Evidence of an Android tablet commissioned by Google, Nexus-style, continues to mount – if you’re not particularly picky about how you get your evidence. The latest comes from a series of domain registrations traced back to Google, all of which include the term “Google Play” or some derivation thereof. The scuttlebutt is that this indicates Google’s first-party tablet, currently expected to be a low-cost 7-inch Kindle Fire fighter, could come to market under this name.

Keep in mind there’s no direct evidence of a link behind the registrations and any hardware – aside from rumor and speculation from the likes of hardware providers and pundits, the only real indication that we’ve got is Eric Schmidt’s off-the-cuff remark about Google producing “a tablet of the highest quality” sometime this year. Not that it doesn’t make sense: Google’s used either a new or existing device to show off every new incarnation of Android thus far, and with Ice Cream Sandwich playing double duty as both a smartphone and tablet OS, the Galaxy Nexus seems like only half of the equation.

Here’s the full list of registered websites. Looks a lot like the marketing for a Kindle or Nook, no? Then again, it could just be a media-centric extension of Google Plus.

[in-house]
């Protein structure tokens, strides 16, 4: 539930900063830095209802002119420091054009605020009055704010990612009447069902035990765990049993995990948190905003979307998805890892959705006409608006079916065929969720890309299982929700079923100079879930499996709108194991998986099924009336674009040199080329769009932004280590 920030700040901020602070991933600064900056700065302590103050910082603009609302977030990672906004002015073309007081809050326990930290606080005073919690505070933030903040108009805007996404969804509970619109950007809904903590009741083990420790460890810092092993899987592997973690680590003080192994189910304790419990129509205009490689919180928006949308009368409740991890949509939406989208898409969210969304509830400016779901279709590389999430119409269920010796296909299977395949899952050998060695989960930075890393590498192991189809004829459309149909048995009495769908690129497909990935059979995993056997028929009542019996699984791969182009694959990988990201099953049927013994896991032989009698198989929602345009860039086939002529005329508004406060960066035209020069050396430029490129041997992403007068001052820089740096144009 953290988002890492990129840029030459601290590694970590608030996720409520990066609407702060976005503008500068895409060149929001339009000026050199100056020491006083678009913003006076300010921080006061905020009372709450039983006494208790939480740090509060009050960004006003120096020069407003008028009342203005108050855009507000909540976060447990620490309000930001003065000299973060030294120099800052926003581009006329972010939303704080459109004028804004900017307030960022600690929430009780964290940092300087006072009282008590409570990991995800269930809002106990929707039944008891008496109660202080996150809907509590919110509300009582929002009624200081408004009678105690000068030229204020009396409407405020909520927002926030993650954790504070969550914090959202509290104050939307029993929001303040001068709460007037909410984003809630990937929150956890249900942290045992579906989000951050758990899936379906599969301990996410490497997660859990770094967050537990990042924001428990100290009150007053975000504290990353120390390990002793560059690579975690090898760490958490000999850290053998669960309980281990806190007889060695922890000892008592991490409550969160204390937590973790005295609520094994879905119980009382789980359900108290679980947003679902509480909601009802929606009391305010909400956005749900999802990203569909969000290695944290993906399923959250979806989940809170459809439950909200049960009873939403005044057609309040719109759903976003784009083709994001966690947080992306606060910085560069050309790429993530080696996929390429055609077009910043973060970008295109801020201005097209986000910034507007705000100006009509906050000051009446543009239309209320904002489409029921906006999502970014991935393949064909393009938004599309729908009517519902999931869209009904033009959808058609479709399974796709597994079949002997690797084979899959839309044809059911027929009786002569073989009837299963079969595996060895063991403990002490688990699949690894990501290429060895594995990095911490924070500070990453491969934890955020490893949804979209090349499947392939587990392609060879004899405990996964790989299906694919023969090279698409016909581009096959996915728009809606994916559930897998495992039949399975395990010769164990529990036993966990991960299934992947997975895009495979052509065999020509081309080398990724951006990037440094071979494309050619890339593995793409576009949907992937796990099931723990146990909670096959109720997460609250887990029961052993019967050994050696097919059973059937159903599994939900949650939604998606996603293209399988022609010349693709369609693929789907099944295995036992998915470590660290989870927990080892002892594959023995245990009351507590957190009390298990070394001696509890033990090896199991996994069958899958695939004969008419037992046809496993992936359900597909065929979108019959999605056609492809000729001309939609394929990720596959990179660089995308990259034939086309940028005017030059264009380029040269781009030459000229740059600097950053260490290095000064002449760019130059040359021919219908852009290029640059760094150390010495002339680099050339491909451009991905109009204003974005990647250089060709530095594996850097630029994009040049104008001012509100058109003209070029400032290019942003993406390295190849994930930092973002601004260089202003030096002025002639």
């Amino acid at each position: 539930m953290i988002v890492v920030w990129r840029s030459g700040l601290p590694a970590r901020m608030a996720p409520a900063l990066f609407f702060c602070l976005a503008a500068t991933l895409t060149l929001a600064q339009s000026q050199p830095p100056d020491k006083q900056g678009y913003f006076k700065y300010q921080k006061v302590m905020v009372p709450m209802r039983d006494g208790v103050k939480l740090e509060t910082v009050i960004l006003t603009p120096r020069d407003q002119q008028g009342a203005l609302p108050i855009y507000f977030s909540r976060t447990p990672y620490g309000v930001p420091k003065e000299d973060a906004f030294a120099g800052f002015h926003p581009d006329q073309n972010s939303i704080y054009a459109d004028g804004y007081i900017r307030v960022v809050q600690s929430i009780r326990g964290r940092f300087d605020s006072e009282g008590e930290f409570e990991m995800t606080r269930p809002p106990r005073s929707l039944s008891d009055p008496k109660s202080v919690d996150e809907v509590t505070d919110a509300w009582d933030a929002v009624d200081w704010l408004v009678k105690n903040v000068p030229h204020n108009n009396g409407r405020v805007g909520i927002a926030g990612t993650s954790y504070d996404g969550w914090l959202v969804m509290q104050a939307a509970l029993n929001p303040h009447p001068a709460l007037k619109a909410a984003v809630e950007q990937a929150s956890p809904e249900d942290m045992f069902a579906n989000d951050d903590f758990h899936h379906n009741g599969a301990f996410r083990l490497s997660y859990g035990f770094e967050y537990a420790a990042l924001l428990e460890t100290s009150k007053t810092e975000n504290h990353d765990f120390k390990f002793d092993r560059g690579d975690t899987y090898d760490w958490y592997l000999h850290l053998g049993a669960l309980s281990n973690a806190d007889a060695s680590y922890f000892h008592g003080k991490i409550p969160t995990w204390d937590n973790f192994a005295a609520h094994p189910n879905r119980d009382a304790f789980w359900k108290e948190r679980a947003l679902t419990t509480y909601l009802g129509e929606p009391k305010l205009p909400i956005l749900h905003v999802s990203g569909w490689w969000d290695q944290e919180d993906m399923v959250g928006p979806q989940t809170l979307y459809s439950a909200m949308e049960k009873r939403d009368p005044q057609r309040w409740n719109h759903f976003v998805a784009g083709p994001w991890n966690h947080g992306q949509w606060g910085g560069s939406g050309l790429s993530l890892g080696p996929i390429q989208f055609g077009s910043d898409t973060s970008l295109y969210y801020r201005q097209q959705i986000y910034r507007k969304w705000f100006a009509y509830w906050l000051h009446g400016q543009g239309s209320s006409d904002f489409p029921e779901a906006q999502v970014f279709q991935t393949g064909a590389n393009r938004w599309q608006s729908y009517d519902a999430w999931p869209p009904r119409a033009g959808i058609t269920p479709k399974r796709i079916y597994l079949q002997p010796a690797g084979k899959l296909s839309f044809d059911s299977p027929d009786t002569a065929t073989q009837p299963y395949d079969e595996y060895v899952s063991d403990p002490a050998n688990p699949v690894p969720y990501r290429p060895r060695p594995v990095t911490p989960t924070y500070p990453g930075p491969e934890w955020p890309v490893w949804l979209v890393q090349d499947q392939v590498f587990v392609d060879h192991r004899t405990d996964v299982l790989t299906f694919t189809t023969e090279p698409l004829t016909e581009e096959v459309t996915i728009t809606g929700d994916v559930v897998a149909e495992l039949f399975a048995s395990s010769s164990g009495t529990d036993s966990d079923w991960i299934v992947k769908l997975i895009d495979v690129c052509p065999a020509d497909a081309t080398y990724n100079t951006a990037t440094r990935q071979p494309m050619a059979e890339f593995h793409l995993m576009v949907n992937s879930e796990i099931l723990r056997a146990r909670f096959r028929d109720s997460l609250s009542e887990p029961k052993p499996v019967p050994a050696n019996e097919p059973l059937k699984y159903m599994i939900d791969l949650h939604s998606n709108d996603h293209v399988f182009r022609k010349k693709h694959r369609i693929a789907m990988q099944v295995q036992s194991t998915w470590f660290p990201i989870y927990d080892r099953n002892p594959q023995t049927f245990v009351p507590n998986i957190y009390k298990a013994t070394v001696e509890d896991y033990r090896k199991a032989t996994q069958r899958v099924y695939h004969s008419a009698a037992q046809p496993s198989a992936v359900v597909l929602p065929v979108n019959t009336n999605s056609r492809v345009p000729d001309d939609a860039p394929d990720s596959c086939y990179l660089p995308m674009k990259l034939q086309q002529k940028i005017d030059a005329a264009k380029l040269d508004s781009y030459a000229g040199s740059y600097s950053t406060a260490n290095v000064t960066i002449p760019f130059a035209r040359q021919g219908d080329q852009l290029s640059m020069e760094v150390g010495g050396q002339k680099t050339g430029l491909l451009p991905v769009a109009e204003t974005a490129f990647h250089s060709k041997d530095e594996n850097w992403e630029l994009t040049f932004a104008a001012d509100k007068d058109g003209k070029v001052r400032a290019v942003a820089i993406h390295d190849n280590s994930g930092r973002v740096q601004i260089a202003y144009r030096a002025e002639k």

Component suppliers have been more vocal than anyone about the erstwhile “Google Play”, saying that it’ll pack a 7-inch 720p screen. Production could start as early as next month for a summer debut. Pricing is up in the air, but many are guessing that Google intends to hit the sweet spot of $199, where the bulk of Android tablets are sold – currently running heavily modified versions of Gingerbread. If Google intends to set the standard for tablets as it has for high-end smartphones, consumers like us would surely be grateful. There’s been a rash of tablets like the Galaxy Tab 7.7 and the Toshiba Excite that look good on paper with the notable exception of a price tag.

[via SlashGear]


  1. As many decent tablets are in the market, there are more crappy tablets floating around.  If Google is trying to hit that price tag of $199, it better not be a crappy tablet. I think the real sweet spot is higher for a “good spec’ed” tablet.  I’d rather pay $250 or $300 for a tablet that is state of the art in processing RAM/ROM and screen. 

  2. Google play doesn’t make sense for a tablet, but a google service. I’m thinking that Google is going to try and replace the game console with either a GTV or a tablet/phone or all newer devices. Why not? You just need a wired/wireless controller and hdmi out on your device and you are in biz. I would buy it.


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